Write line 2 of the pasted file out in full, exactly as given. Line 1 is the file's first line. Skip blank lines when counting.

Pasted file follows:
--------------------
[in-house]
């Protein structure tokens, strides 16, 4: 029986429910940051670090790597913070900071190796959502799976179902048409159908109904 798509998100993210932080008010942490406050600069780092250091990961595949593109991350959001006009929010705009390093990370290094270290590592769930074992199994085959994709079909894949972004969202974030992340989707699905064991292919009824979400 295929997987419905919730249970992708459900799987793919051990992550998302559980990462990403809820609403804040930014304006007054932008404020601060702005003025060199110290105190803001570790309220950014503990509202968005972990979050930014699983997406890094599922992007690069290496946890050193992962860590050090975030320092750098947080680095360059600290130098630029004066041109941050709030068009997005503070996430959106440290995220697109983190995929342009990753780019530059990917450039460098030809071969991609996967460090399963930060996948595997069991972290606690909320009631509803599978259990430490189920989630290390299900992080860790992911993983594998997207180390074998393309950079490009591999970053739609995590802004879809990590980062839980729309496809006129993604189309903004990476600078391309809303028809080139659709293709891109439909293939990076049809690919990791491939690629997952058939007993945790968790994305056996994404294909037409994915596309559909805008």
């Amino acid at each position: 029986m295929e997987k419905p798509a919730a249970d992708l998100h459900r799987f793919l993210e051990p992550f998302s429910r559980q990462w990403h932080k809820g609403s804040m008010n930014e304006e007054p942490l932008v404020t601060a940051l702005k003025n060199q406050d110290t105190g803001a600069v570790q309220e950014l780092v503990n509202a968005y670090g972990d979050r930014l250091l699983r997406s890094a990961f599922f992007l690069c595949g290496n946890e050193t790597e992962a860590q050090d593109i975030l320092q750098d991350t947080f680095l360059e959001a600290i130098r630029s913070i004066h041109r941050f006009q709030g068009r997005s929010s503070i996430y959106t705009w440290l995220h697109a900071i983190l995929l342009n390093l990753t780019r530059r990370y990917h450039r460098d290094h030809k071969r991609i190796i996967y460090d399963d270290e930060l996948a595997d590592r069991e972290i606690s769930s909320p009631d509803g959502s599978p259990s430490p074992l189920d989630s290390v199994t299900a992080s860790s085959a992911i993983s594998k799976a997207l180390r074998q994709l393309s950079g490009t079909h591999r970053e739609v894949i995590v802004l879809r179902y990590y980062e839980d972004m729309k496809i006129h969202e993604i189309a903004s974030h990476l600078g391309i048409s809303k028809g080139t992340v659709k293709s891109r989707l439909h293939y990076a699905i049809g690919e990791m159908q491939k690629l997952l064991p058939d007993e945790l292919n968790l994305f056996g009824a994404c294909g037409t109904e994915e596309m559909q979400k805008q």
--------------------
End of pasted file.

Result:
């Protein structure tokens, strides 16, 4: 029986429910940051670090790597913070900071190796959502799976179902048409159908109904 798509998100993210932080008010942490406050600069780092250091990961595949593109991350959001006009929010705009390093990370290094270290590592769930074992199994085959994709079909894949972004969202974030992340989707699905064991292919009824979400 295929997987419905919730249970992708459900799987793919051990992550998302559980990462990403809820609403804040930014304006007054932008404020601060702005003025060199110290105190803001570790309220950014503990509202968005972990979050930014699983997406890094599922992007690069290496946890050193992962860590050090975030320092750098947080680095360059600290130098630029004066041109941050709030068009997005503070996430959106440290995220697109983190995929342009990753780019530059990917450039460098030809071969991609996967460090399963930060996948595997069991972290606690909320009631509803599978259990430490189920989630290390299900992080860790992911993983594998997207180390074998393309950079490009591999970053739609995590802004879809990590980062839980729309496809006129993604189309903004990476600078391309809303028809080139659709293709891109439909293939990076049809690919990791491939690629997952058939007993945790968790994305056996994404294909037409994915596309559909805008």